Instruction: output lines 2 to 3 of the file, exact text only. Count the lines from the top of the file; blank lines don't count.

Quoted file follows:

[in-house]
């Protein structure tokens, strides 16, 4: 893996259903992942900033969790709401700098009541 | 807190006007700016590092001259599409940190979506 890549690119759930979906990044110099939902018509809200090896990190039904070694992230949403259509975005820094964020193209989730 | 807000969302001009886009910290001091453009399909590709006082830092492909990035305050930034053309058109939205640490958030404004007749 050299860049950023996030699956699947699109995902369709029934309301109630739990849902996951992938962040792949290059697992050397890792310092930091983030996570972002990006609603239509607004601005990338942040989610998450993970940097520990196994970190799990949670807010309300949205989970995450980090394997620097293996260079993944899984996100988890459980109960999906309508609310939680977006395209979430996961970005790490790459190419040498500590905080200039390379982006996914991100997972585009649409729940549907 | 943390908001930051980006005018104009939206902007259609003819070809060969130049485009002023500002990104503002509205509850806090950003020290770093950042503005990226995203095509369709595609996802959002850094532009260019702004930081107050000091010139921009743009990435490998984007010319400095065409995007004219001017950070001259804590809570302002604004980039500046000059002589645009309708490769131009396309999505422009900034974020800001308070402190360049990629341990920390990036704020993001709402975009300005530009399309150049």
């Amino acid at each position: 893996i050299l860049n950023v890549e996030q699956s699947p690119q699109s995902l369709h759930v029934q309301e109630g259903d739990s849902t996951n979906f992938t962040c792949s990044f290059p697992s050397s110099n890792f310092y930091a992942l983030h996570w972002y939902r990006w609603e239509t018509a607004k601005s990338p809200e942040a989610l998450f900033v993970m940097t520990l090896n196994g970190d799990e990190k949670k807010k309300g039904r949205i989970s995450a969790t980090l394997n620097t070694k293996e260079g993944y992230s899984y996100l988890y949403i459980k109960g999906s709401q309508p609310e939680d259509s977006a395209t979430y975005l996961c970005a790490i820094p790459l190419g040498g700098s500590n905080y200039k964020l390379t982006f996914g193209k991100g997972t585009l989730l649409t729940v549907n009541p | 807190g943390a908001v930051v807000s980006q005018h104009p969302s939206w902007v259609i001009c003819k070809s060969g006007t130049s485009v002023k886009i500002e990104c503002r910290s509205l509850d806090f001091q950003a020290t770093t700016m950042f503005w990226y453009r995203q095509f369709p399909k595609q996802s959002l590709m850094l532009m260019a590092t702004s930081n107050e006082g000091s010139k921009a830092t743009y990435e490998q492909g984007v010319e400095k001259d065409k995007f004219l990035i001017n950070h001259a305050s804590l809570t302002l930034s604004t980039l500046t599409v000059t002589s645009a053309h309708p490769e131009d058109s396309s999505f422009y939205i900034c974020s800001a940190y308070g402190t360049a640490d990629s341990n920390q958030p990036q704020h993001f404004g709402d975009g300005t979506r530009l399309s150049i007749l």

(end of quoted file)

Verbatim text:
């Protein structure tokens, strides 16, 4: 893996259903992942900033969790709401700098009541 | 807190006007700016590092001259599409940190979506 890549690119759930979906990044110099939902018509809200090896990190039904070694992230949403259509975005820094964020193209989730 | 807000969302001009886009910290001091453009399909590709006082830092492909990035305050930034053309058109939205640490958030404004007749 050299860049950023996030699956699947699109995902369709029934309301109630739990849902996951992938962040792949290059697992050397890792310092930091983030996570972002990006609603239509607004601005990338942040989610998450993970940097520990196994970190799990949670807010309300949205989970995450980090394997620097293996260079993944899984996100988890459980109960999906309508609310939680977006395209979430996961970005790490790459190419040498500590905080200039390379982006996914991100997972585009649409729940549907 | 943390908001930051980006005018104009939206902007259609003819070809060969130049485009002023500002990104503002509205509850806090950003020290770093950042503005990226995203095509369709595609996802959002850094532009260019702004930081107050000091010139921009743009990435490998984007010319400095065409995007004219001017950070001259804590809570302002604004980039500046000059002589645009309708490769131009396309999505422009900034974020800001308070402190360049990629341990920390990036704020993001709402975009300005530009399309150049």
């Amino acid at each position: 893996i050299l860049n950023v890549e996030q699956s699947p690119q699109s995902l369709h759930v029934q309301e109630g259903d739990s849902t996951n979906f992938t962040c792949s990044f290059p697992s050397s110099n890792f310092y930091a992942l983030h996570w972002y939902r990006w609603e239509t018509a607004k601005s990338p809200e942040a989610l998450f900033v993970m940097t520990l090896n196994g970190d799990e990190k949670k807010k309300g039904r949205i989970s995450a969790t980090l394997n620097t070694k293996e260079g993944y992230s899984y996100l988890y949403i459980k109960g999906s709401q309508p609310e939680d259509s977006a395209t979430y975005l996961c970005a790490i820094p790459l190419g040498g700098s500590n905080y200039k964020l390379t982006f996914g193209k991100g997972t585009l989730l649409t729940v549907n009541p | 807190g943390a908001v930051v807000s980006q005018h104009p969302s939206w902007v259609i001009c003819k070809s060969g006007t130049s485009v002023k886009i500002e990104c503002r910290s509205l509850d806090f001091q950003a020290t770093t700016m950042f503005w990226y453009r995203q095509f369709p399909k595609q996802s959002l590709m850094l532009m260019a590092t702004s930081n107050e006082g000091s010139k921009a830092t743009y990435e490998q492909g984007v010319e400095k001259d065409k995007f004219l990035i001017n950070h001259a305050s804590l809570t302002l930034s604004t980039l500046t599409v000059t002589s645009a053309h309708p490769e131009d058109s396309s999505f422009y939205i900034c974020s800001a940190y308070g402190t360049a640490d990629s341990n920390q958030p990036q704020h993001f404004g709402d975009g300005t979506r530009l399309s150049i007749l």